Students may participate in the undergraduate five-year co-op program that integrates paid, practical work experience into the curriculum, the international plan for study abroad experiences, or the research option for 'a concentrated research experience, culminating in an undergraduate thesis'.
Credit requirements: 131 total credit hours
Selection of required classes for the major:
- Systems Physiology
- Biomedical Systems and Modeling
- Physiology of Cellular and Molecular Systems
Start dates: First year students may apply to the Summer or Fall terms only
Accreditation: Georgia Institute of Technology receives accreditation from the Southern Association of Colleges and Schools Commission on Colleges.
University of Pennsylvania
The University of Pennsylvania offers two undergraduate degrees in bioengineering, the Bachelor of Science in Engineering in Bioengineering (BSE) and the Bachelor of Applied Science in Biomedical Science (BAS).
Each degree consists of the same required general classes for the first two years, allowing students the time and flexibility to choose between the two.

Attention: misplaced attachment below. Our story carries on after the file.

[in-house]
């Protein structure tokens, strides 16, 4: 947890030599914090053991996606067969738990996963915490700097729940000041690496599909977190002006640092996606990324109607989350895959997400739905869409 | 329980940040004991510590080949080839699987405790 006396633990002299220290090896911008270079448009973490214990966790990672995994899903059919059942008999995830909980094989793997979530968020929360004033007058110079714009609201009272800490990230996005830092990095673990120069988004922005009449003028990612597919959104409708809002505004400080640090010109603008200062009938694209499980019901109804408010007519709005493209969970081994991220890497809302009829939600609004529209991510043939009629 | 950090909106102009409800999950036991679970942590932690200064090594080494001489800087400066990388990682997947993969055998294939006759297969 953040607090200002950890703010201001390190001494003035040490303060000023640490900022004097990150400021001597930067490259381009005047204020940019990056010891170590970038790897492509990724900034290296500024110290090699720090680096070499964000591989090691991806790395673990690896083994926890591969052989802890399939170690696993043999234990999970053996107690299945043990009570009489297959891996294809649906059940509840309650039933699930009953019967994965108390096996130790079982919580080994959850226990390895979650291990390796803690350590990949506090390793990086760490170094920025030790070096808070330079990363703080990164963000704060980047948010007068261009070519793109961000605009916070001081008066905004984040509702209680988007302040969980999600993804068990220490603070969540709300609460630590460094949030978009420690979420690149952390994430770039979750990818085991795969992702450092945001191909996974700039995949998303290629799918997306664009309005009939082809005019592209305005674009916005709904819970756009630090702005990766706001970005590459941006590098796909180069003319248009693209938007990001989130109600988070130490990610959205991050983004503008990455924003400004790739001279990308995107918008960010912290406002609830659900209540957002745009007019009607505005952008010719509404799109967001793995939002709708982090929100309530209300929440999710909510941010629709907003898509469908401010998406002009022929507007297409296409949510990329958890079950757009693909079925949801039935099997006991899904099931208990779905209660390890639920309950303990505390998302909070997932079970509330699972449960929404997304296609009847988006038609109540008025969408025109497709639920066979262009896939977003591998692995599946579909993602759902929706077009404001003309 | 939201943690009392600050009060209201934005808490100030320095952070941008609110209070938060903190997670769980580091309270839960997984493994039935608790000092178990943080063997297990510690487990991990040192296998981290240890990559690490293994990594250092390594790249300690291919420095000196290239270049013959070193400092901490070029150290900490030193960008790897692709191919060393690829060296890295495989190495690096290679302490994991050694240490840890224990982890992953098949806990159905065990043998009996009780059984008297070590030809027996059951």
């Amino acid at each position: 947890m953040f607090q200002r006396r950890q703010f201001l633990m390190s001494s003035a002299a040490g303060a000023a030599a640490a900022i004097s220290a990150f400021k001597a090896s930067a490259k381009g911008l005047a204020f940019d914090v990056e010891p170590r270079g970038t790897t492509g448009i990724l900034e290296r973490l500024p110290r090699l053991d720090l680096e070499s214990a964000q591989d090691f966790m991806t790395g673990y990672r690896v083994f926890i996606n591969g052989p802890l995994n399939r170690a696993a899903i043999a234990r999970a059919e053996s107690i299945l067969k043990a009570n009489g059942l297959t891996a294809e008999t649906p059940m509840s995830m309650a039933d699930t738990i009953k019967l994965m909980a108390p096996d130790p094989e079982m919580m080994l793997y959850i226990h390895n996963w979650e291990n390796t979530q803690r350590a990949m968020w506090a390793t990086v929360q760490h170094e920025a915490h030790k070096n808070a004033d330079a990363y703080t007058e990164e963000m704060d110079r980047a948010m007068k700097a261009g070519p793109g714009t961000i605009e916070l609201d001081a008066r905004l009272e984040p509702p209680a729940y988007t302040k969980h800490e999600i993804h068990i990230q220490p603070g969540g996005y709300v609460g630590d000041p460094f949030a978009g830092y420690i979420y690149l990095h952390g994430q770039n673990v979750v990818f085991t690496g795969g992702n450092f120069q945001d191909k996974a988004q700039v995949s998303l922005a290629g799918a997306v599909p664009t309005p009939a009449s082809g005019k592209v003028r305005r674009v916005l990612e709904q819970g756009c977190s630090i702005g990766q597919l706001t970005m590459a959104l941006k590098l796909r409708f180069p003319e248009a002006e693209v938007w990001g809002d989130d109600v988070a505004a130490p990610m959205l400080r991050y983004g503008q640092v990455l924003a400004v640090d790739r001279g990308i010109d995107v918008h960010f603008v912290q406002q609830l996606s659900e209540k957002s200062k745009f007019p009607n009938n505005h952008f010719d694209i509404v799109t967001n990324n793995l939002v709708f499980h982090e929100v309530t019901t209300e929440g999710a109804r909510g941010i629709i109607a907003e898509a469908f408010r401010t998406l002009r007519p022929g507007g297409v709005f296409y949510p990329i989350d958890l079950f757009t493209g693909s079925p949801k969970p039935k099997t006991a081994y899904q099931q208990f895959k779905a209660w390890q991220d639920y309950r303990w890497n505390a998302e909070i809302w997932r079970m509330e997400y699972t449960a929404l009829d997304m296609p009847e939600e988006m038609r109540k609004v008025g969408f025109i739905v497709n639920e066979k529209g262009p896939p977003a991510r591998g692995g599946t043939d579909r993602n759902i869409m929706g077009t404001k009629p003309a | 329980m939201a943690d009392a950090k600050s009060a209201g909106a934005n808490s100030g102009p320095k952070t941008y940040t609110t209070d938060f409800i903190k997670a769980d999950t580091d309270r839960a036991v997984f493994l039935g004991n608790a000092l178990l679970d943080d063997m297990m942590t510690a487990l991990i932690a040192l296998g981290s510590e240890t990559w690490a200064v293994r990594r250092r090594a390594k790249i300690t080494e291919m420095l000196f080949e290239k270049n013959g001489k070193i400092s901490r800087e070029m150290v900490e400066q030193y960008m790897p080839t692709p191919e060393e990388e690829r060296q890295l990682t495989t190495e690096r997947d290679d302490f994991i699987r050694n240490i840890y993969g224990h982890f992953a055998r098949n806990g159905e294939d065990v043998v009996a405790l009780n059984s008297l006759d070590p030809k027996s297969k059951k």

The BSE program is a more traditional degree for students who wish to pursue careers in professional engineering. Students who want to continue with graduate studies do well in this program. This track is ABET accredited.
The BAS program is more flexible and allows students multidisciplinary studies and dual degrees more easily. Students interested in pre-medical education do well in this program. This track is not ABET accredited.
The following program information corresponds to the BSE requirements:
Credit requirements: 40.5 course units
Selection of required courses:
- Intro to Bioengineering I and II
- Bioengineering Signals and Systems
- Engineering Physiology
- Cell Engineering
Length: Four years